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The Hitchhiker's Guide to Britain's Elections

How It Works: 44 million registered voters are casting ballots for candidates in 649 of the 650 constituencies in the House of Commons (one constituency, Thirsk, has delayed its vote today after the death of a candidate).

Britain's second chamber in Parliament in the House of Lords, is an all-appointed body, so executive power rests on the vote for members of the Commons. The simple part: Britain has a "first past the post" system rather than proportional representation. So if members of one party win 326 or more seats, that party selects Britain's next Prime Minister.

Britain’s Election: The EA LiveBlog

In the 2005 General Election, Labour maintained power, albeit with a reduced majority, when it claimed 356 of 646 seats (so a margin of 66 over all other parties combined). Labour's leader at that time, however, was Tony Blair. He stepped down in 2007, replaced by long-time Chancellor of the Exchequer (and rival) Gordon Brown.

The other top party in Britain since the 1920s is the Conservative Party, now led by David Cameron. Given the recent difficulties of the Labour Party, and in particular Brown, the Tories should have walked to victory. However, Cameron has failed to impress many, and the party has not really established the distinctiveness of its polices.

Then the twist in 2010: Britain's "third party", the Liberal Democrats, suddenly burst onto the scene as an equal, rather than the supporting actor of the last 80+ years. The party's leader, Nick Clegg, was far more effective than Brown and Cameron in Britain's first-ever debate amongst candidates, and he has managed at least parity in the following two encounters. The Lib Dems also had their best post-1945 performance in the 2005 election, winning 62 seats, and they have a solid platform through their prominence in local government.

The outcome is that, for the first time since 1974, Britain faces the prospect that no party will win the 326 seats needed for a majority. The Conservatives have led in almost all opinion polls; however,  in all they have failed to reach the 40% level which is a general benchmark for control of the Commons. The most optimistic number-crunching in the run-up to the vote has the Tories at around 310-320 seats.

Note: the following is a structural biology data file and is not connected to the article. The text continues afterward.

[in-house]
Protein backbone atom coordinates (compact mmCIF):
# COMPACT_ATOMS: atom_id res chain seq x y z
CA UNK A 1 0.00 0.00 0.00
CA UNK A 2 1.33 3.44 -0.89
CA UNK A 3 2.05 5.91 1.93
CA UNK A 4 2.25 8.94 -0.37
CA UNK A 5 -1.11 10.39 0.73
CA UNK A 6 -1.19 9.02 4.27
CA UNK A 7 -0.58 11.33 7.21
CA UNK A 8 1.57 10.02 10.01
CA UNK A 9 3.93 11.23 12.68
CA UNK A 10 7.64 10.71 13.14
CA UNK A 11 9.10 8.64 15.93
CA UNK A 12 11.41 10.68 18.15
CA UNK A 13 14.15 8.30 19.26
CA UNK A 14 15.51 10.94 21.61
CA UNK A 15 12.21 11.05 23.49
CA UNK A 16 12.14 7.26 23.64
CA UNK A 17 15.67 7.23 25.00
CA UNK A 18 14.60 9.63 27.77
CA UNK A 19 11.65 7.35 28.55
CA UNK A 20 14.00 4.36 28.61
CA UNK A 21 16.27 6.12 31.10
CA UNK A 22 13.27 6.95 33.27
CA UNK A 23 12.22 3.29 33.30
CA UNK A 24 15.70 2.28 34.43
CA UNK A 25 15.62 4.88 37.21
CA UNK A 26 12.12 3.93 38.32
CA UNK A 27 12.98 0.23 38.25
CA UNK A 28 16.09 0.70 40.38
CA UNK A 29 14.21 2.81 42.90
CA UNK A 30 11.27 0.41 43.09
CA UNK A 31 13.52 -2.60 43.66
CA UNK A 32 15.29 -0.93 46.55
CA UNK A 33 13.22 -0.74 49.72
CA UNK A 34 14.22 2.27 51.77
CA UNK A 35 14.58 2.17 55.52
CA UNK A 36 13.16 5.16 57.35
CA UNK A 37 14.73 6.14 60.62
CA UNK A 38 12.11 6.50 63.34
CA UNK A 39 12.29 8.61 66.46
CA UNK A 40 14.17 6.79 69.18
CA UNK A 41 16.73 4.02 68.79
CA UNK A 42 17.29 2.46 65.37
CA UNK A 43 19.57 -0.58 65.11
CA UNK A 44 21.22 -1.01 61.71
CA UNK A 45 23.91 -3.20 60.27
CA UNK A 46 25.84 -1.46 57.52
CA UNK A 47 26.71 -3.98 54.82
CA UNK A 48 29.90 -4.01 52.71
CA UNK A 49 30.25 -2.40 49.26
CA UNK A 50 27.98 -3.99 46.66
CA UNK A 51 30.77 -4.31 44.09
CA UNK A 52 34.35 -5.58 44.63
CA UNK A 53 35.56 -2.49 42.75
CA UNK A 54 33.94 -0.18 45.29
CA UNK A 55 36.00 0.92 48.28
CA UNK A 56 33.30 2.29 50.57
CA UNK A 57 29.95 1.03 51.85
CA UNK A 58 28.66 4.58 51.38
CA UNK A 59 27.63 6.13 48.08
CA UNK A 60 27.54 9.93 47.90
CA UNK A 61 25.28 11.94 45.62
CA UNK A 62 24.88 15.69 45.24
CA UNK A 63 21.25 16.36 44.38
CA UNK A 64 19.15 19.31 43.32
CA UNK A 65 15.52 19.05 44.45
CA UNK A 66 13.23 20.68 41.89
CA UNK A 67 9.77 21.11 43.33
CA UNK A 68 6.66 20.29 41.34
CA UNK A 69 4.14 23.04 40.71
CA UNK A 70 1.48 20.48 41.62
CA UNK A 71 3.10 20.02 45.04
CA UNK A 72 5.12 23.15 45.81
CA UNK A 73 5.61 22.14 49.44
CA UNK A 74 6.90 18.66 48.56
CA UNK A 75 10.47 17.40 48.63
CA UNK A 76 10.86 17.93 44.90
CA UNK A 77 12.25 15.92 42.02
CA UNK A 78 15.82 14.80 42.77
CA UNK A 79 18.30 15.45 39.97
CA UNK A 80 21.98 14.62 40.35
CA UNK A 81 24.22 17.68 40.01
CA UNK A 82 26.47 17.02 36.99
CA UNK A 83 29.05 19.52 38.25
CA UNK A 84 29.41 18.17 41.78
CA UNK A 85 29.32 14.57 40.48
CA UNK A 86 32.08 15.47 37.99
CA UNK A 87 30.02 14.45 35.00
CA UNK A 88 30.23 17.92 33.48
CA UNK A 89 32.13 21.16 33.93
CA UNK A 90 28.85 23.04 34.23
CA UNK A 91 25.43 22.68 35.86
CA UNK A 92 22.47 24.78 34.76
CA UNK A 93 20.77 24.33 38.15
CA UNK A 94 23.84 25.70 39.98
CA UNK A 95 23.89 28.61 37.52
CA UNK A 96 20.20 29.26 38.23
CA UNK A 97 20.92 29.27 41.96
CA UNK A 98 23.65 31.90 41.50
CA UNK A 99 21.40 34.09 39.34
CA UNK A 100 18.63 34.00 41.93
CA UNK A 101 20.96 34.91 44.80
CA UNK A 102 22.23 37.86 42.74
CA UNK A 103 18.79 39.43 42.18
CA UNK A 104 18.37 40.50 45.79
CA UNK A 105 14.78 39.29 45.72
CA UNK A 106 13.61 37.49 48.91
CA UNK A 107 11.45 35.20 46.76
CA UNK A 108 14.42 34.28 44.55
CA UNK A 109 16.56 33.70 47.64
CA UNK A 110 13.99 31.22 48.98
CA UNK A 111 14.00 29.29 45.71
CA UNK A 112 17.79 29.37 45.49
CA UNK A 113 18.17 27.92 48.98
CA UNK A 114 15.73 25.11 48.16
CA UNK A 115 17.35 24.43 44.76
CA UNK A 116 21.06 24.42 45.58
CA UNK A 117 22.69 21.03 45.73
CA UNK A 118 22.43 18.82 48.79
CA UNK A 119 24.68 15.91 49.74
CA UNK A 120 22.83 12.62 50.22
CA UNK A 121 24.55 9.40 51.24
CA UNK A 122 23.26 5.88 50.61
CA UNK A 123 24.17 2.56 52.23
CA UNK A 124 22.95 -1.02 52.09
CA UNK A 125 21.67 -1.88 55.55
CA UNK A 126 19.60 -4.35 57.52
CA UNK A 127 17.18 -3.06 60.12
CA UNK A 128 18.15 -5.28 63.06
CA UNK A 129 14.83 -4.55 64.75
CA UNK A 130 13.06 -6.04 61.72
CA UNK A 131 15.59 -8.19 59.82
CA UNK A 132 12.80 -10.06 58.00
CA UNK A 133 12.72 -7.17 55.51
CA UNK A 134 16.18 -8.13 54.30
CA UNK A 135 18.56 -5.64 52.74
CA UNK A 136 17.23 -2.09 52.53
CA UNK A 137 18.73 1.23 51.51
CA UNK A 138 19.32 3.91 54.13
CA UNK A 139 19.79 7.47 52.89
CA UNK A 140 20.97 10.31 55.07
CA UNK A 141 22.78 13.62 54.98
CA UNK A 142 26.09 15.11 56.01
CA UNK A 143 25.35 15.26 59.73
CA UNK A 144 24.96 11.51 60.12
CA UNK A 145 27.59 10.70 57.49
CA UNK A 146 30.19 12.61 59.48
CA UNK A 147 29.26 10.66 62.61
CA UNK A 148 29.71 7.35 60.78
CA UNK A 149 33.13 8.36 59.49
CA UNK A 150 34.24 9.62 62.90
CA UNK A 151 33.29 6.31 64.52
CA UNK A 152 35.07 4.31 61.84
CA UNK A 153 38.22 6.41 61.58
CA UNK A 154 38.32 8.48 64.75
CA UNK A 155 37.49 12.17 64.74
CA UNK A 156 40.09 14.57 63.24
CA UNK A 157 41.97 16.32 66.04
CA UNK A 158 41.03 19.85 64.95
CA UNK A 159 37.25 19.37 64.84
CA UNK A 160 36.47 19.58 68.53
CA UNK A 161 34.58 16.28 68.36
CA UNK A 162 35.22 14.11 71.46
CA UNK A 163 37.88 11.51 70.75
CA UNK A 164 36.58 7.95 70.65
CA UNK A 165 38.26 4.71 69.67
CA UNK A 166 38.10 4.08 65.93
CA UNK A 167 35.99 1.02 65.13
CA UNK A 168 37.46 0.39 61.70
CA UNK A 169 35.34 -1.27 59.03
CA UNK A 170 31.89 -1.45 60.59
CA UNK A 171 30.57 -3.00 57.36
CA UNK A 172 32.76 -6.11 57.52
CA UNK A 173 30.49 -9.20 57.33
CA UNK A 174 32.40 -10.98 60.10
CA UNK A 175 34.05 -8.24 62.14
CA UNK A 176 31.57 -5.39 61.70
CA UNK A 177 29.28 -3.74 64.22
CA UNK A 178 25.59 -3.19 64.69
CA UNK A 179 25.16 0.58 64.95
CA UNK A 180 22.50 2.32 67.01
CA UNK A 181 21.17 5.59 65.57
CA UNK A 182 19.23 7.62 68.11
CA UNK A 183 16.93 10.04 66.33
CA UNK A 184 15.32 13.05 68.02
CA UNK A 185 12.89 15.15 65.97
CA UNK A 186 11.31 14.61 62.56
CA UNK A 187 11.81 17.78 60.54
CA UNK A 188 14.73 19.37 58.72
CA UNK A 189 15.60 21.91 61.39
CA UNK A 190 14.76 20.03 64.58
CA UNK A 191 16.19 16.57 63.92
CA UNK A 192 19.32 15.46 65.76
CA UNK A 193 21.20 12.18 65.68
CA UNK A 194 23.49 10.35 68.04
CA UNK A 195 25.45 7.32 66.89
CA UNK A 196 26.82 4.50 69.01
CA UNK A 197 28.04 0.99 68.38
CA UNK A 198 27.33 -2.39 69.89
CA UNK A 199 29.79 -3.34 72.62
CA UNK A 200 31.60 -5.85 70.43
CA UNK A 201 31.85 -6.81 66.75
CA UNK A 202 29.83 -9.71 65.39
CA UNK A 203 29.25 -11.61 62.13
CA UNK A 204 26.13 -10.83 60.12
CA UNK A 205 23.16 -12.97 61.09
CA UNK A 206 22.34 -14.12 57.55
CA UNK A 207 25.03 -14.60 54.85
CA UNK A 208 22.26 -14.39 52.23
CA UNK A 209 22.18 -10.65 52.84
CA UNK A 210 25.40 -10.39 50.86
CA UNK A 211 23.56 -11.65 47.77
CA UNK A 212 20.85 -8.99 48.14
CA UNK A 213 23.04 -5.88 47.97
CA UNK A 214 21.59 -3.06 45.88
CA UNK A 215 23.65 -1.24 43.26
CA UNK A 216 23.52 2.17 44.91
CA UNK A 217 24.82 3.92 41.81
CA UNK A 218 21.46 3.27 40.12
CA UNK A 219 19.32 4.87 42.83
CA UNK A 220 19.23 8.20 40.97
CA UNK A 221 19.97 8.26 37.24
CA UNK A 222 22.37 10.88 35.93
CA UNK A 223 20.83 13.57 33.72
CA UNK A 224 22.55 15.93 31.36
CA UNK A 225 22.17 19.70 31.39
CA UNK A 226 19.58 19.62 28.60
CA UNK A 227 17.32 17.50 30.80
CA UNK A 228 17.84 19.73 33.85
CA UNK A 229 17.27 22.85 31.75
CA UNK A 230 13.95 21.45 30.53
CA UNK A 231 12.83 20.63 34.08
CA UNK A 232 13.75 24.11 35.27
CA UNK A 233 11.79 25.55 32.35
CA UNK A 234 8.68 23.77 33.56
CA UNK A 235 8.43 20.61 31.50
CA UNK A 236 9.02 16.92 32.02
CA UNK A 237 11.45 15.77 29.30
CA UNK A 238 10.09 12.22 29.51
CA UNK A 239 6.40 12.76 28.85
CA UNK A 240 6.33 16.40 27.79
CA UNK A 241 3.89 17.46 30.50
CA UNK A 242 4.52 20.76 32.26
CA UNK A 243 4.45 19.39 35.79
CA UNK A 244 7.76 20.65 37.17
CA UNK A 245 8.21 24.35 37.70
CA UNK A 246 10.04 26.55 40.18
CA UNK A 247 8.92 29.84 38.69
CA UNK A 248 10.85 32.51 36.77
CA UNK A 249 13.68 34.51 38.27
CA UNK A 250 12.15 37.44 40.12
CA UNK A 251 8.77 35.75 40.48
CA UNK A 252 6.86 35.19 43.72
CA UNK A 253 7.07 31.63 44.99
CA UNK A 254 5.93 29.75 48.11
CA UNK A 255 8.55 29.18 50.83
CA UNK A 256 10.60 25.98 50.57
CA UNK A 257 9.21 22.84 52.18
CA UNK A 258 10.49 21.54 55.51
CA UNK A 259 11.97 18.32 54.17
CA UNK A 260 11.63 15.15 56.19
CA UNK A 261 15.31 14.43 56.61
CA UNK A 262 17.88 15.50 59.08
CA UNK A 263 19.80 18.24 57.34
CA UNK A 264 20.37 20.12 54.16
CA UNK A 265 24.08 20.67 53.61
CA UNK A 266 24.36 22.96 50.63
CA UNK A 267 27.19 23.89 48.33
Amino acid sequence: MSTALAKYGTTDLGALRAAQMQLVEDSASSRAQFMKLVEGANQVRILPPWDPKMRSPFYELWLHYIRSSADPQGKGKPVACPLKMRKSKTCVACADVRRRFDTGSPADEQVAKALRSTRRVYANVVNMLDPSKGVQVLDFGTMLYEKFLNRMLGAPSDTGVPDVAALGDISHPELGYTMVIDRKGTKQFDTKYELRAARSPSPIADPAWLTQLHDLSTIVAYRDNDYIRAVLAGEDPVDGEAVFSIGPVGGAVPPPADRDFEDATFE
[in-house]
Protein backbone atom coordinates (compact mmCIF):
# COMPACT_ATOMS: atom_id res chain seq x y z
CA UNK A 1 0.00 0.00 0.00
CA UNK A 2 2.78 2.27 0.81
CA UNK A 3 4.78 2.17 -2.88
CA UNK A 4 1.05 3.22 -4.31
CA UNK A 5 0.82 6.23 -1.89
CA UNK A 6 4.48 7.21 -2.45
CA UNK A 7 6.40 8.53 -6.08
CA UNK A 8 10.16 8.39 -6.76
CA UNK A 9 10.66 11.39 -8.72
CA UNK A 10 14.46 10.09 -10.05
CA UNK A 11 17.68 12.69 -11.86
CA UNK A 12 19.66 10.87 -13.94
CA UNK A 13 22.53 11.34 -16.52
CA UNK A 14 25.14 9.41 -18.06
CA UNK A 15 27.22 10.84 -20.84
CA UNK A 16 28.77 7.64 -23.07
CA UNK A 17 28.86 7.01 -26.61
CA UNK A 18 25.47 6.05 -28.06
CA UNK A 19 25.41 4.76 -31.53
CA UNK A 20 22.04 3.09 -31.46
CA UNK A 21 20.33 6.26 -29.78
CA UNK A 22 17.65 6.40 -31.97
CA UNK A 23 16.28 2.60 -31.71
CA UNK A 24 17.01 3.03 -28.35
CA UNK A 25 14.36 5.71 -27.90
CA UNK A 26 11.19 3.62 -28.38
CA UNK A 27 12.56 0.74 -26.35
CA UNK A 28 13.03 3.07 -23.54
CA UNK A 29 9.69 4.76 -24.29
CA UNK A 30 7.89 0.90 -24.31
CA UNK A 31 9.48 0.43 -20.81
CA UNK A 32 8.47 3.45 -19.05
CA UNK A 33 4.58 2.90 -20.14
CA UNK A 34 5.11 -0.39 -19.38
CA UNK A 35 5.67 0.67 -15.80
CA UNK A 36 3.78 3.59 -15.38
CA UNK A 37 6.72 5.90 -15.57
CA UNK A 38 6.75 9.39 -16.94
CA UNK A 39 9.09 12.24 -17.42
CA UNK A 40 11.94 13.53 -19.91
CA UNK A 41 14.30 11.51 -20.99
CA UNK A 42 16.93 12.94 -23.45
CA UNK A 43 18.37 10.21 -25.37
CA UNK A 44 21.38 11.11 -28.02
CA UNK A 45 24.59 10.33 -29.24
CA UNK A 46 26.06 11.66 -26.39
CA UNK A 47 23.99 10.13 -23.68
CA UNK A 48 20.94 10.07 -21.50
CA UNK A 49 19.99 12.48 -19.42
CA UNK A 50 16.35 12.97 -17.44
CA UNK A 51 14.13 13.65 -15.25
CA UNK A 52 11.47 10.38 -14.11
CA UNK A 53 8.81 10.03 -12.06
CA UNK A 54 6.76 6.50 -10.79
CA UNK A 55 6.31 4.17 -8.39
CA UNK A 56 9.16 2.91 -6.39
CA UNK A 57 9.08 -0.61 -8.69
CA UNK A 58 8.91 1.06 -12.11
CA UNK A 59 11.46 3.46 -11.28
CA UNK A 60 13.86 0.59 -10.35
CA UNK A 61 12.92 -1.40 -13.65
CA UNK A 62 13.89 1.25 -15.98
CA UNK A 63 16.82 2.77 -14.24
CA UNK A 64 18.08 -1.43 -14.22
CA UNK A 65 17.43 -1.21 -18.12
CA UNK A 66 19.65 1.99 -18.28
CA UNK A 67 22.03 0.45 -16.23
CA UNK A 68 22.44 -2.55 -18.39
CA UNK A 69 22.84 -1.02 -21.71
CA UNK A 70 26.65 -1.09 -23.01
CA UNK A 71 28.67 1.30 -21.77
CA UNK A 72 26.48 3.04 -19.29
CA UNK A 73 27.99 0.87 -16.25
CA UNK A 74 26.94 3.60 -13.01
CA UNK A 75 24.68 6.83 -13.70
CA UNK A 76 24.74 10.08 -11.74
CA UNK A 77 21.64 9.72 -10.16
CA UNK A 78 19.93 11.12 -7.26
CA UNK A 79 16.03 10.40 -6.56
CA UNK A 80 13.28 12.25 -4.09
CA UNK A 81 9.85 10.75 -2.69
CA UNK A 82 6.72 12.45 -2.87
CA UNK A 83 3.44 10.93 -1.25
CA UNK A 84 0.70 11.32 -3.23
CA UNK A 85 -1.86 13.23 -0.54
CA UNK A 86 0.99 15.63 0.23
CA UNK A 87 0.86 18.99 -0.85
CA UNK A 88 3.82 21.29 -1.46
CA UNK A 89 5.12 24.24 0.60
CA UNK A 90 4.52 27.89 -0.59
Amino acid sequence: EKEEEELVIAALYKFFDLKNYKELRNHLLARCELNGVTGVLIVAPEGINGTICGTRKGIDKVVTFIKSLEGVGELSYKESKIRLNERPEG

That outcome could shift today as voters shy away from the prospect of a coalition when they cast their ballots. However, if they switch from Lib Dem to Labour, that still will not produce a majority result; the Conservatives have to capture the last-minute deciders.

The prospect of a coalition adds to the important recognition that there are far more than three parties in this contest. Since Britain is not just England, any overview should take into account the Scottish Nationalist Party, which leads a minority government in Scotland (but was excluded from the candidates' debates over its firm objections and threat of court action), the Welsh nationalists Plaid Cymru, and the contending parties in Northern Ireland.

Then there are the Green Party; the UK Independence Party founded on getting Britain out of the European Union; the British Nationalist Party noted for its controversial views on race and ethnicity; Respect, launched in opposition to Britain's involvement in the 2003 Iraq War; smaller regional parties; and independent candidates.

Altogether parties beyond Conservative-Labour-Lib Dem won 30 seats in 2005.

Parties and Policies: The BBC has a handy portal offering an overview of positions and the manifestos of almost all parties involved in the 2010 election.

Watching the Numbers: A handy seat calculator can help you measure the likely outcomes as the percentages come in tonight. If you're impatient, you can judge the possibilities based on latest polls and on past elections.

And there is Britain's Nobel Prize-winning contribution to poll-gazing, the Swingometer, which will give an idea of how much of a shift in vote will be needed for the Conservatives to take power or, less likely, for Labour to retain it.

(The problem with the Swingometer is that even Britain's finest minds can't figure out how to make it 3-D. So while it can give you a measure of how the Conservatives can win in a straight fight with Labour --- the magic number is a 7% shift in votes --- it can't sort out the Lib Dem intervention.)

The Constituencies: For those of you now really getting into this, you can have a look at each of the 650 battlegrounds for the House of Commons.

For example, the home constitutency of EA is Birmingham Hall Green, which has the distinction of being a four-way marginal --- Labour, Lib Dem, Conservative, and Respect.

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